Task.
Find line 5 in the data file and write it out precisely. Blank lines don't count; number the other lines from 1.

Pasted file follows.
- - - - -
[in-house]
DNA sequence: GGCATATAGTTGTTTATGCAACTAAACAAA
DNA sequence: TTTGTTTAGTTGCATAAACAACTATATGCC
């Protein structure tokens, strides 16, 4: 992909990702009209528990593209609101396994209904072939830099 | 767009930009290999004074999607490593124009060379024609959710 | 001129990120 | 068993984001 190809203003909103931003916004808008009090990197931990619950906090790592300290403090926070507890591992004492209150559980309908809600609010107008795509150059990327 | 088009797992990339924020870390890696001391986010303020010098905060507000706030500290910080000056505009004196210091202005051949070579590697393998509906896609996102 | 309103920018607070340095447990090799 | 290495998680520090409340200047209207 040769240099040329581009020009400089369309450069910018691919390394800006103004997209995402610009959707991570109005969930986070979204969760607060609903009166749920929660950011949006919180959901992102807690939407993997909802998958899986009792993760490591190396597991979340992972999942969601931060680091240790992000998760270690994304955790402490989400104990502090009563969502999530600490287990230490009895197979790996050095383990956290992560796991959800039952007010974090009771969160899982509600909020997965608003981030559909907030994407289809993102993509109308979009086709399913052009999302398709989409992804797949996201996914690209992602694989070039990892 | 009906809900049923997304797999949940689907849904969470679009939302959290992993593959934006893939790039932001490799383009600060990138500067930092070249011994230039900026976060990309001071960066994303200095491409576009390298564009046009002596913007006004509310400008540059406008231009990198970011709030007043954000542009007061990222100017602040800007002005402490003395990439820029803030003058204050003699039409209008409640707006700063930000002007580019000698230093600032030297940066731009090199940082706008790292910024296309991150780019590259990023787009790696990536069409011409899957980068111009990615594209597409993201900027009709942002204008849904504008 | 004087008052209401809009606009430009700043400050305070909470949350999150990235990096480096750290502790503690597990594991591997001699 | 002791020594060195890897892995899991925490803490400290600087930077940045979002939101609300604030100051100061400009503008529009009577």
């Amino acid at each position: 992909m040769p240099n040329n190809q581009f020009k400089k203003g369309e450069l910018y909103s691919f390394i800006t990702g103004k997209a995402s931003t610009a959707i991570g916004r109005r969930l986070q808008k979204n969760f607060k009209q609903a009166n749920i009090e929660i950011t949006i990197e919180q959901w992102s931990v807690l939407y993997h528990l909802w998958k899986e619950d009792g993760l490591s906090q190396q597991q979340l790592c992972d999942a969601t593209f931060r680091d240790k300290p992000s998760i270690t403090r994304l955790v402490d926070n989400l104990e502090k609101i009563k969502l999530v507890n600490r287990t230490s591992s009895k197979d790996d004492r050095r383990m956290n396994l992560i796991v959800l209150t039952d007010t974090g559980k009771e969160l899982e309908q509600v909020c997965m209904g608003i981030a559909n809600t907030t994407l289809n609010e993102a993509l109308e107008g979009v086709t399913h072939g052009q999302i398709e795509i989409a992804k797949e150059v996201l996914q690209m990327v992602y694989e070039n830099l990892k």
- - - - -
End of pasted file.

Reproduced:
């Amino acid at each position: 992909m040769p240099n040329n190809q581009f020009k400089k203003g369309e450069l910018y909103s691919f390394i800006t990702g103004k997209a995402s931003t610009a959707i991570g916004r109005r969930l986070q808008k979204n969760f607060k009209q609903a009166n749920i009090e929660i950011t949006i990197e919180q959901w992102s931990v807690l939407y993997h528990l909802w998958k899986e619950d009792g993760l490591s906090q190396q597991q979340l790592c992972d999942a969601t593209f931060r680091d240790k300290p992000s998760i270690t403090r994304l955790v402490d926070n989400l104990e502090k609101i009563k969502l999530v507890n600490r287990t230490s591992s009895k197979d790996d004492r050095r383990m956290n396994l992560i796991v959800l209150t039952d007010t974090g559980k009771e969160l899982e309908q509600v909020c997965m209904g608003i981030a559909n809600t907030t994407l289809n609010e993102a993509l109308e107008g979009v086709t399913h072939g052009q999302i398709e795509i989409a992804k797949e150059v996201l996914q690209m990327v992602y694989e070039n830099l990892k």